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RI joins China, developiRI Joins China Developing Countries COP21 Negotiations


07 December 2015
M. Taufiqurrahman, The Jakarta Post, Paris | Headlines | Thu, December 03 2015, 6:23 PM - See more at: http://www.thejakartapost.com/news/2015/12/03/ri-joins-china-developing-countries-cop21-negotiations.html#sthash.iV87LL39.dpuf

M. Taufiqurrahman, The Jakarta Post, Paris | Headlines | Thu, December 03 2015, 6:23 PM

Two degrees Celsius does not sound like much, but it’s one of the key issues being debated at the climate talks in Paris, which entered their third day on Wednesday.

Indonesia is currently working in an alliance with developing countries in the G-77, including China, the world’s biggest polluter, in negotiations at the COP21 climate talks in Paris, to reach a new agreement to replace the Kyoto Protocol, including capping the rise of global temperatures.

One of the Indonesian delegation’s lead negotiators at the conference, Rachmat Witoelar, said that one of the key points that countries in the coalition had agreed on was that they would probably commit to limiting global temperature rises to a little over 2 degrees Celsius.

“From the INDC [Intended Nationally Determined Contribution] that [developing] countries have submitted, we can assess that it will be difficult to agree on 2 degrees Celsius. Based on their [developing countries] abilities, the figure should be between 2.7 and 3.5,” Rachmat said at a press briefing at the Indonesian pavilion at the COP21 conference hall in Le Bourget, in the suburbs of Paris on Wednesday.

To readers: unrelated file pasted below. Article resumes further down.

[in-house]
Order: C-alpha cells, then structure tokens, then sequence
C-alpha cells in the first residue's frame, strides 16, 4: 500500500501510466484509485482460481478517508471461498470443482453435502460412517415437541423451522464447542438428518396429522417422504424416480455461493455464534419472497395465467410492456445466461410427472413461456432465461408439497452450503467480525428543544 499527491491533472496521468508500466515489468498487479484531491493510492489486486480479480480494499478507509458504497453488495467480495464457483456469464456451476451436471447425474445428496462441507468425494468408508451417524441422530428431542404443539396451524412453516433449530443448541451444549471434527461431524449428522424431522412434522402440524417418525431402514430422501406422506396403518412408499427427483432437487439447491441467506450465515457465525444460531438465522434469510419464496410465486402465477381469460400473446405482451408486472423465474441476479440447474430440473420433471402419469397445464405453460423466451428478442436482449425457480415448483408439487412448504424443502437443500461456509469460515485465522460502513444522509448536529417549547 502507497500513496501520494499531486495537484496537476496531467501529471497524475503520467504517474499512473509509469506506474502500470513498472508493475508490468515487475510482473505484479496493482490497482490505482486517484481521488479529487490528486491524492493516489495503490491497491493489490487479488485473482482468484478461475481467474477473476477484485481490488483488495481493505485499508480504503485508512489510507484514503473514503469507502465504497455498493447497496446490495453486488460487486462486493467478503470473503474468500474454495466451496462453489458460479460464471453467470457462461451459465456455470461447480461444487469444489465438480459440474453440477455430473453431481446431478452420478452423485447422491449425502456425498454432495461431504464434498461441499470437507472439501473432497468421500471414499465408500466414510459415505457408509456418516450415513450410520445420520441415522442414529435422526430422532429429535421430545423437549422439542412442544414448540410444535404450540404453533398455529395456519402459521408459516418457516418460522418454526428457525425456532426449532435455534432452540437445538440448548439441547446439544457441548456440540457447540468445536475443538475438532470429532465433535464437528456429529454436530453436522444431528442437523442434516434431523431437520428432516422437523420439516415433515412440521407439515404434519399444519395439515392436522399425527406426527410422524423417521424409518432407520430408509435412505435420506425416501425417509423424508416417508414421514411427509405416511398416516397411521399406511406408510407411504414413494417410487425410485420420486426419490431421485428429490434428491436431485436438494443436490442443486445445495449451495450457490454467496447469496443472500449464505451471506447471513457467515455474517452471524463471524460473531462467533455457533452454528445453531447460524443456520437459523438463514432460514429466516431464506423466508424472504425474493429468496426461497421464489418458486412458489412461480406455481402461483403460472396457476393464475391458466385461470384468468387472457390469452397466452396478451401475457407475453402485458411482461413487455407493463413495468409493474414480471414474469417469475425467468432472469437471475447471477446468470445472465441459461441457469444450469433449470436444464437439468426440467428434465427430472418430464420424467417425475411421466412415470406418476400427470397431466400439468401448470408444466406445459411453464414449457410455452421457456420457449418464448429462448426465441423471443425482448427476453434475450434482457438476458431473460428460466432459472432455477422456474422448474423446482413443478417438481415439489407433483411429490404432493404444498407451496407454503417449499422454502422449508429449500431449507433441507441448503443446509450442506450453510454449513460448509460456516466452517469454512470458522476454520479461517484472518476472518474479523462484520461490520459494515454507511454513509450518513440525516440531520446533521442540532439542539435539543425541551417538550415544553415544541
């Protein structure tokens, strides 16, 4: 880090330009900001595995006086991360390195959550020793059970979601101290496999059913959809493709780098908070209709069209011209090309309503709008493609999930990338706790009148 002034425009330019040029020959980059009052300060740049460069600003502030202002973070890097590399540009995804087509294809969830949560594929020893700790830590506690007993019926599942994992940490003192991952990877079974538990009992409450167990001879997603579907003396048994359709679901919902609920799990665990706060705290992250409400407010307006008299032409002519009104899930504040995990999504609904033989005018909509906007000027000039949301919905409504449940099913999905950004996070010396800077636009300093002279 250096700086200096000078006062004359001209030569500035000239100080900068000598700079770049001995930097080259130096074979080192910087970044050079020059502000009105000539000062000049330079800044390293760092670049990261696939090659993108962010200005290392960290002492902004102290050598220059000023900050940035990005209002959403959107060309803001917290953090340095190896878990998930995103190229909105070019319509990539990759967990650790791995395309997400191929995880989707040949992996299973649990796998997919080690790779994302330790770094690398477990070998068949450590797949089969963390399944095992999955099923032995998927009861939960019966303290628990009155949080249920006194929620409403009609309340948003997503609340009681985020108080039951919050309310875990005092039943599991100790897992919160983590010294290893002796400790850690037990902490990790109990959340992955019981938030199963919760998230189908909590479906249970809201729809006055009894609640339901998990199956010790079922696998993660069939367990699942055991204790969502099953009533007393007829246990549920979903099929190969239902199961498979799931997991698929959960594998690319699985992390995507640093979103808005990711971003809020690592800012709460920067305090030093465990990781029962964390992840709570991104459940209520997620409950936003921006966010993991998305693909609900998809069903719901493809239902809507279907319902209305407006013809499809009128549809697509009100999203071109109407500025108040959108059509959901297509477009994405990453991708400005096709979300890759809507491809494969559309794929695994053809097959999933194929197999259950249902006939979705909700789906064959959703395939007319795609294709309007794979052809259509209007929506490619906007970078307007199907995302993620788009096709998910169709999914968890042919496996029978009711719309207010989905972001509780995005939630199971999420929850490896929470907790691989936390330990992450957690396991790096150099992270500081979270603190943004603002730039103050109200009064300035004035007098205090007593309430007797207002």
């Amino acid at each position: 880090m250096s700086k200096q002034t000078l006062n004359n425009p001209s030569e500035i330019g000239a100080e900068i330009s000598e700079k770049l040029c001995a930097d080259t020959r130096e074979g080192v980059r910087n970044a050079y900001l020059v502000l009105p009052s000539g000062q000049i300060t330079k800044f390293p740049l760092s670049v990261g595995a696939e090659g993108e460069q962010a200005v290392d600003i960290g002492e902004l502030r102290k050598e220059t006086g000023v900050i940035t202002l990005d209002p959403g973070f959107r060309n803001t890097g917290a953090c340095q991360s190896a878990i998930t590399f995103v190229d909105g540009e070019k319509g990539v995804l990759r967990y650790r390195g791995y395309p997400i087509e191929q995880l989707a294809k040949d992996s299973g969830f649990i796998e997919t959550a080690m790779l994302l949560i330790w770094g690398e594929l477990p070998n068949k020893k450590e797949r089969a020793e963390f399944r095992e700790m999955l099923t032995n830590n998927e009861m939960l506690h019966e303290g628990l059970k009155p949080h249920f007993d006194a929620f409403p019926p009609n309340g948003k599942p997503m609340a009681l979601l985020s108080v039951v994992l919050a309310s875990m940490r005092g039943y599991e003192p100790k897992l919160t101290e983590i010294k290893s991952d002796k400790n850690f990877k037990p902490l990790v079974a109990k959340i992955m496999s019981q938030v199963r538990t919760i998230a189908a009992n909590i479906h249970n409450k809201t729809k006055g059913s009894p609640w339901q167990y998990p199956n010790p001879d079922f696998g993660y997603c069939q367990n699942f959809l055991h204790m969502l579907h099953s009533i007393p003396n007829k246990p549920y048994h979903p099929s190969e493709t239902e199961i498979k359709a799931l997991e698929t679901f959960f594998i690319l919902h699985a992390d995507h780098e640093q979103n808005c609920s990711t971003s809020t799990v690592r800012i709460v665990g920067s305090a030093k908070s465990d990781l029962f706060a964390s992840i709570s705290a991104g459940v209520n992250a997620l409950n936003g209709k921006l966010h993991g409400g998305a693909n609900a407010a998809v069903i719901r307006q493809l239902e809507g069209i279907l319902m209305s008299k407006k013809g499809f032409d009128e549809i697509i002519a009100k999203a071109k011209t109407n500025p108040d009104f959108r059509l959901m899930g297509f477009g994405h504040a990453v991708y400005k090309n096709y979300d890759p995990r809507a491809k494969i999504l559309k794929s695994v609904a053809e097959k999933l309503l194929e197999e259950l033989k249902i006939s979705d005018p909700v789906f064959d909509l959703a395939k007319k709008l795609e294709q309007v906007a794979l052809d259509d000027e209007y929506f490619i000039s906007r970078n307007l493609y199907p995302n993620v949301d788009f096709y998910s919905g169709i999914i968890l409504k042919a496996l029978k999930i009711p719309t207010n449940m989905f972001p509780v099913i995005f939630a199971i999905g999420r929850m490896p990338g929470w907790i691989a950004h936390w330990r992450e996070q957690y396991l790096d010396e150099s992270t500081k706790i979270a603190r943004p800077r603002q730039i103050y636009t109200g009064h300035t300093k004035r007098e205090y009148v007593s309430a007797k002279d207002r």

In preparation for the Paris meeting, more than 150 countries submitted national climate targets covering nearly 90 percent of global emissions, which will be used to create a legal agreement to limit the rise of global temperatures to less than 2˚ Celsius.

Rachmat said that pushing developing nations into reaching the 2º Celsius target would create a rift in the group. “We can’t force them to accept the 2 degree target or else we will create a split,” said the former environment minister.

Another negotiator representing Indonesia at the COP21, Sarwono Kusumaatmadja, said that Indonesia could make a significant contribution to limiting the global temperature rise to 2 degrees Celsius by controlling the rate of deforestation.

“We need to control our landscape given its great contribution [to the Earth’s atmosphere]. Deforestation is the key,” said Sarwono, who is also a former environment minister.

Earlier on Monday, in his speech at the opening of the COP21 on Monday, President Joko “Jokowi” Widodo vowed that his administration would balance climate efforts with economic growth.

He later renewed Indonesia’s commitment made previously in its INDC to reduce carbon emissions to 29 percent by 2030, or 41 percent with international support.

At the COP21, the Indonesian delegation expects to reach an agreement under which countries are allowed to carry out their climate change mitigation initiatives according to their respective capabilities.

Environment and Forestry Minister Siti Nurbaya Bakar said that in spite of the massive forest and peatland fires that blanketed large parts of Indonesia in haze earlier this year, Indonesia could continue to play a leading role at the Paris negotiations.

“There have been no statements regarding the haze because the President was frank about it in his speech. We have to show this kind of attitude more often,” Siti said.

She quickly added that CO2 emissions from the forest and peatland fires, which are estimated to be between 0.8 and 1.1 gigatons, would not be factored into the country’s INDC’s target of a 29 percent reduction of its current amount of 2.8 gigatons per year.

“The INDC target was set in June, before the fires,” she said.

 On day three of the COP21, after state leaders had left Paris, much of the negotiations will take place between countries to discuss funding for developing countries to deal with the effects of climate change.